REMEMBER THE PUEBLO –
Incident Report -- The First Week
(Facts and dialog derived from a recording made on January 30, 1968, at 1:30 PM, and a daily log that was kept by Jean.)
It began quietly enough on Tuesday, January 23, 1968.
As a Lieutenant Commander (LCDR.) in the Navy, I was Project Director of the Integrated Flagship Data System, a research and development computer system for the U. S. Navy. My office was many feet underground at the very tip of Point Loma on the most seaward point of San Diego, California. We were a super-secret site hundreds of feet under the Point Loma Lighthouse, in a well-guarded bunker that had hidden the emplacement of guns for the defense of the coast during World War Two.
My wife Jean called my office and said, "The Pueblo has been captured."
At first I did not remember who or what the Pueblo was, and the fact it had been captured did not mean much to me. The Pueblo could have been a college and its students could have captured it. That was not an unusual scenario in that era.
"Why is that important?" I asked.
"Because the Pueblo is Pete’s ship and she has been seized on the high seas by the North Koreans," Jean said.
Even with that revelation, it still took a few seconds to put it together. The Pueblo must be an intelligence ship, the U.S.S. Pueblo (AGER-2) and Pete must be Commander Lloyd. M. Bucher, my old Executive Officer on the submarine U.S.S. Ronquil (SS-396). Pete and I had served together in 1962 and 1963 when Pete was the Executive Officer, the number two officer, and I was the Operations Officer, the third officer.
"Rose must still be at the Bahia Motel, room 167", Jean said. I remembered that we had spoken to Rose several weeks before, and that she was staying at the Bahia Motel awaiting Pete's return to port in Yokosuka, Japan, so that she and her children, two boys, could join Pete.
"I'll get there as quickly as I can," I said. "I have to give a presentation to the Department Heads in thirty minutes. I'll cut it short."
I called Rose Bucher at the motel. It was almost 9:30 AM. She was already being besieged on the phone and by reporters at her door and had asked the telephone operators at the motel to screen her calls carefully. Somehow I made the operator understand that I was not another member of the press but a personal friend who wanted to offer my assistance in any way possible. When the operator put me through, Rose asked me to come over as quickly as possible.
Rose was, and still is today, a slight, lovely, and thoroughly naive lady. She is one of those people who does not have a mean bone in her body, and desperately wishes that no one else had one either. She is unwaveringly religious in her Catholic faith, and is a very private person. No one could have been more ill-prepared to face publicity, but she had a straight backbone and determination. She would need both, and her very strong Catholic faith. I fully believe her faith pulled her through the problems that she was to face.
My formal presentation before the assembled Department Heads of the Naval Electronics Laboratory Center (now the Naval Oceans Systems Command) must have surprised everyone assembled because I was not known for brevity or seriousness. It's just that when an old shipmate was the captive of the most notorious torturers on the face of this earth, frivolity was not called for, but brevity was. The report took only twenty minutes of a scheduled hour.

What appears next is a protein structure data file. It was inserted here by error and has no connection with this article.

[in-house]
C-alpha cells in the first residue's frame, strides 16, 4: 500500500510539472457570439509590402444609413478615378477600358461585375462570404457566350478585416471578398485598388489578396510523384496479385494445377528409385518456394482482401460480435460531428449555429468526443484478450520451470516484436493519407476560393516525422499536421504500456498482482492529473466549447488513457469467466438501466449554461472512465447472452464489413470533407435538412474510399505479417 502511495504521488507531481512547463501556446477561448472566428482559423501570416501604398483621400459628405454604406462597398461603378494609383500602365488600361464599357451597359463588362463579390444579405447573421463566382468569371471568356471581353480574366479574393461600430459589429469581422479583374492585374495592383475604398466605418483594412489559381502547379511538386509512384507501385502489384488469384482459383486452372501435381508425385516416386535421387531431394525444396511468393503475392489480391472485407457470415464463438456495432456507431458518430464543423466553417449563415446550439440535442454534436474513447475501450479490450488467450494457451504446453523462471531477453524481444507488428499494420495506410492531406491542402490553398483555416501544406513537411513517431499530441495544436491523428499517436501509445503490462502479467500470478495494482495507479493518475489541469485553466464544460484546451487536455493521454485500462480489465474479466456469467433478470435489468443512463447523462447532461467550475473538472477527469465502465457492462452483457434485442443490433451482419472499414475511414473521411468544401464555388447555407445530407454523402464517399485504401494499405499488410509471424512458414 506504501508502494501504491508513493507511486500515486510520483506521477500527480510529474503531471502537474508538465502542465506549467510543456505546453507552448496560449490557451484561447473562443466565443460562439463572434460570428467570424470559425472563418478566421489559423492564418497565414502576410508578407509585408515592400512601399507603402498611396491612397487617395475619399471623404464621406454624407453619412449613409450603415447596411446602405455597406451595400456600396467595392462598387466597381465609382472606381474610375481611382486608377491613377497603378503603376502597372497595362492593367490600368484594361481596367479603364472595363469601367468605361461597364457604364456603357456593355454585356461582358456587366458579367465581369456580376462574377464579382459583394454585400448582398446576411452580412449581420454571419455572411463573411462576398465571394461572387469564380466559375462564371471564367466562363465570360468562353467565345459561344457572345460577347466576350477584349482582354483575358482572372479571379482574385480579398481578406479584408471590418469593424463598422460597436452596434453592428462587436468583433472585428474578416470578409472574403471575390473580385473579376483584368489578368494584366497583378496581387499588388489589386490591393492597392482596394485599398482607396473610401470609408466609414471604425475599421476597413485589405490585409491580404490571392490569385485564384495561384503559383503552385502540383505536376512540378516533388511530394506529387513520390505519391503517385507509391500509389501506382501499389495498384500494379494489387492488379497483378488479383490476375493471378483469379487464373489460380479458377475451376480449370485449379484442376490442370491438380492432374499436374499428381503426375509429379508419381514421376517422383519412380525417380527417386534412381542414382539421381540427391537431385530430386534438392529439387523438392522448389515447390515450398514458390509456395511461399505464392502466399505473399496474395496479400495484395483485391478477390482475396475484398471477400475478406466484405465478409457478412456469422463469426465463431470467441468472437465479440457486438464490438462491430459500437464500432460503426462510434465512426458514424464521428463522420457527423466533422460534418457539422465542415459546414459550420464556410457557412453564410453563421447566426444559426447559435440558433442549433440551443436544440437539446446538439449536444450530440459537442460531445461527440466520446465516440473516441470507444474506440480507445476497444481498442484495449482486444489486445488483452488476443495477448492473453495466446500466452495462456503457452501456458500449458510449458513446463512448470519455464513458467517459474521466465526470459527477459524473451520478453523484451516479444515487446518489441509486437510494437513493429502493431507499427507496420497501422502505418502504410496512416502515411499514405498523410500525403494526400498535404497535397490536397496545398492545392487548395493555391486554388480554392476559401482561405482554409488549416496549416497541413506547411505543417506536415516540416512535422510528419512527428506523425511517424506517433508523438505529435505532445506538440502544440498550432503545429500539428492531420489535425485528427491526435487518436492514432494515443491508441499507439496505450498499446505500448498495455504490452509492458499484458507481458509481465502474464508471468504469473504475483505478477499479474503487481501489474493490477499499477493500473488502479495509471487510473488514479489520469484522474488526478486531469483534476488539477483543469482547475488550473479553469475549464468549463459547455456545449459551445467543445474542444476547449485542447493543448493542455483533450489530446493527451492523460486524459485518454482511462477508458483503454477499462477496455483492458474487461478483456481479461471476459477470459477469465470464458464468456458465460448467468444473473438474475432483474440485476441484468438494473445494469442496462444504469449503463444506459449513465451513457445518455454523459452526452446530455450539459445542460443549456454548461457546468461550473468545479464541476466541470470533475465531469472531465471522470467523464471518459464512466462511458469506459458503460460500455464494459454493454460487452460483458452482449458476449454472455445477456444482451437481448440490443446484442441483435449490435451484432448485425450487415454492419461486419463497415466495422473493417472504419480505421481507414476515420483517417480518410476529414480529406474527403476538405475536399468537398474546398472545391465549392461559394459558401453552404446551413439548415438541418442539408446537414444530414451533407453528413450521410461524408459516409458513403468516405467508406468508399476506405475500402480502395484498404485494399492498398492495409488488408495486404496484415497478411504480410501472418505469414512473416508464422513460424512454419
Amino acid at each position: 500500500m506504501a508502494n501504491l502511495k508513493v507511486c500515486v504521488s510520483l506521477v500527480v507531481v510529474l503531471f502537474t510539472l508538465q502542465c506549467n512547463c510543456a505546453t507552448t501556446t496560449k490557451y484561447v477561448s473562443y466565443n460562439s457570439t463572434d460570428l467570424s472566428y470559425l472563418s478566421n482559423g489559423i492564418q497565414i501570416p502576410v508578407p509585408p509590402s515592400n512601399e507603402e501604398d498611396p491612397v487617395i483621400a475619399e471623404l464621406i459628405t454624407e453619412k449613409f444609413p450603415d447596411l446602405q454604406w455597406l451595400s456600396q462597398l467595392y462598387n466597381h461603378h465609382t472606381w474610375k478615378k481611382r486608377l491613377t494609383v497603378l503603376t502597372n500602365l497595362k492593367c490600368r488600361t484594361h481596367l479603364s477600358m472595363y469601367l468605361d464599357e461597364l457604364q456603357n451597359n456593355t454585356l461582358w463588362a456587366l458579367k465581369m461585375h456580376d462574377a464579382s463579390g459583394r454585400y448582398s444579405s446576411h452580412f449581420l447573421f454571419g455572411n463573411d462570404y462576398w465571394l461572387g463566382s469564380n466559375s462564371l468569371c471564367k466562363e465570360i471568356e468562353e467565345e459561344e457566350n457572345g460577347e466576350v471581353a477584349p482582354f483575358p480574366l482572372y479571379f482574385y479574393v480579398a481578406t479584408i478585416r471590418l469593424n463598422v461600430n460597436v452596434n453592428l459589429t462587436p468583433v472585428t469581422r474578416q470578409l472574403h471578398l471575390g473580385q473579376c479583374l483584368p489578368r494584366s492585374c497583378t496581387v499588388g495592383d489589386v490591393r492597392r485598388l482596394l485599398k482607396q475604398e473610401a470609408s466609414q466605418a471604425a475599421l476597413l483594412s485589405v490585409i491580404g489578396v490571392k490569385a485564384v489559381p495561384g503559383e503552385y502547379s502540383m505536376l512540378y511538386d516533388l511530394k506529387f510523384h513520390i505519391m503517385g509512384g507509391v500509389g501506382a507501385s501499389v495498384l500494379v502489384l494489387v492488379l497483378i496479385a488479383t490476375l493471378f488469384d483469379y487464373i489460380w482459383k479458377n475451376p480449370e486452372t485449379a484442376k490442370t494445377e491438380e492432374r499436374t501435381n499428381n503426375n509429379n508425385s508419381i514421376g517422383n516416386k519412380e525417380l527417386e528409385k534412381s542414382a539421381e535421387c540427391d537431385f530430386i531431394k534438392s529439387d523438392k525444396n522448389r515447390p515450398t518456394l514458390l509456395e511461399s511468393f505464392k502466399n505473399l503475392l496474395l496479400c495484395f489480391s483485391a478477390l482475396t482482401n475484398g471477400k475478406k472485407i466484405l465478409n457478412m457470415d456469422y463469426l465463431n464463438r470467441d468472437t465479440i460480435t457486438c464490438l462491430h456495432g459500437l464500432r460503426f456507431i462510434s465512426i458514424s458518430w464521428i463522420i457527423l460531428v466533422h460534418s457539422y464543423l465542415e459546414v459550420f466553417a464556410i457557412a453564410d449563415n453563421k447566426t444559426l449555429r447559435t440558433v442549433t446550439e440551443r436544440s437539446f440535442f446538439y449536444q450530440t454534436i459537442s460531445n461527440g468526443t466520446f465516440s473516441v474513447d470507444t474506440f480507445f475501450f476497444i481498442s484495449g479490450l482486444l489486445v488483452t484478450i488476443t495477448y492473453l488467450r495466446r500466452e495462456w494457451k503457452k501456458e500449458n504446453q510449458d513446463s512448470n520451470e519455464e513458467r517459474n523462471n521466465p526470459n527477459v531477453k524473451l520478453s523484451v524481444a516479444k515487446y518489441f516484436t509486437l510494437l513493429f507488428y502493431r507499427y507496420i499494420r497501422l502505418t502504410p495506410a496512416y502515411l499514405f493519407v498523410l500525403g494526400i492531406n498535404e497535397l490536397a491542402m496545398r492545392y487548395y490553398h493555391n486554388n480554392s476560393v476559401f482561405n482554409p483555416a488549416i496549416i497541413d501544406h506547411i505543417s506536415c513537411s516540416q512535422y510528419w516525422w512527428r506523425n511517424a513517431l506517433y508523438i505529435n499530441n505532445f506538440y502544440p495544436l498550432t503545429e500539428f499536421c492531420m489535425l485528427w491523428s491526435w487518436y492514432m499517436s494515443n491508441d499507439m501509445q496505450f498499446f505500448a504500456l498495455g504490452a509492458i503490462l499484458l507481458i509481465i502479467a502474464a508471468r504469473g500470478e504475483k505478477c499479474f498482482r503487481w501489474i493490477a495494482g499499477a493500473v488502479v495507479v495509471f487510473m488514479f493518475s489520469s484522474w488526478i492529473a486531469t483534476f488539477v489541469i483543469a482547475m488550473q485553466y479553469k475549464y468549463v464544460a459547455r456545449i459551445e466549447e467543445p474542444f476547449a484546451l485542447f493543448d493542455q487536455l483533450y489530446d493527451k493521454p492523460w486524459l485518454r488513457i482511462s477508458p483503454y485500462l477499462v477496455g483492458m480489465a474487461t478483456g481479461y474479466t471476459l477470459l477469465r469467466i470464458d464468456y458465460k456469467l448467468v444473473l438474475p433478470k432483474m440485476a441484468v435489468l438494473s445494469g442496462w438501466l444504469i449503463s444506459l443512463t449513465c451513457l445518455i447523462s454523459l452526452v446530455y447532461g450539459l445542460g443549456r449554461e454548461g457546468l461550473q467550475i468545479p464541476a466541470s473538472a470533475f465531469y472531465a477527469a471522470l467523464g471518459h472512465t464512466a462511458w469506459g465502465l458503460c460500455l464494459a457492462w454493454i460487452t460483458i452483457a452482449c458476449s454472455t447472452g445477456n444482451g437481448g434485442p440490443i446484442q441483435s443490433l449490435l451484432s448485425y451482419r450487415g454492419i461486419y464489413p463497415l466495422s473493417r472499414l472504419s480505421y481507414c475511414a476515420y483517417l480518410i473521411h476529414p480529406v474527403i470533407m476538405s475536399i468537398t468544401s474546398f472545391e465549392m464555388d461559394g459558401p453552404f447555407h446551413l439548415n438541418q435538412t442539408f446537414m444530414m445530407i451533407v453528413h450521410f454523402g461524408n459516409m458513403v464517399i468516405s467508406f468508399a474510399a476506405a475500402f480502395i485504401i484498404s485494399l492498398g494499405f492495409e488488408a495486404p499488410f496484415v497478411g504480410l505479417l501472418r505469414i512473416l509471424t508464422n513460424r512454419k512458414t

I remember driving as fast as I could to the Bahia Motel. When I arrived I saw two reporters, one was a Mr. Stone, in front of the motel room door. I was in uniform so they made way for me as I pushed through. Another ex-shipmate of Pete's, Bob Smith, and his wife Frankie, let me in the room. Bob was handling the calls and with the single exception of some rude jerk from CBS News in New York, Bob said things were running smoothly. Bob must not have wanted to feel the heat of being associated with the person who, as some soon put it, surrendered the first U.S. Navy ship since the War of 1807. What must be remembered is that the surrender of the Pueblo -- or more accurately its seizure, was not of a naval warship but rather an auxiliary ship much like a tug, or a freighter, or an oiler...
After that first day, we never saw Bob Smith again. He was the first casualty of a contagious case of the "carefulness syndrome." Prudence dictated that Naval Officers give this situation a wide berth.
I will forever remember the words I used to greet Rose: "Honey, don't worry. The national honor of the United States will not permit this to continue for more than 24 hours."
Wrong again, Hemphill. I was knowledgeable about current events, but I was naive. Very naive. In fewer than six months I would be surreptitiously recording telephone calls between others and myself, and would have scuttled my promising Naval career. It was quite a learning experience.
Rose heard about her husband's capture on the Today Show on NBC. There was a special "break-in" announcement made at 8:07 AM. Of course she was stunned, but she was not crying. How the press found out where she was staying is somewhat of a mystery, but they preceded the official Navy announcement or visit at every turn for a year.
This first breach of protocol, which would have called for the Navy to inform the wives before announcing the seizure to the public, was understandable – there is no way to keep track of where all the wives of Naval Officers are at any given time.
Reporters were constantly ringing the doorbell and the telephone, being understanding but insistent. (Once, just a few days into the odyssey, there was a knock on the door after midnight. When one of the Bucher teenage boys sleepily answered the door, clad only in his under shorts, a flash bulb went off in his face.)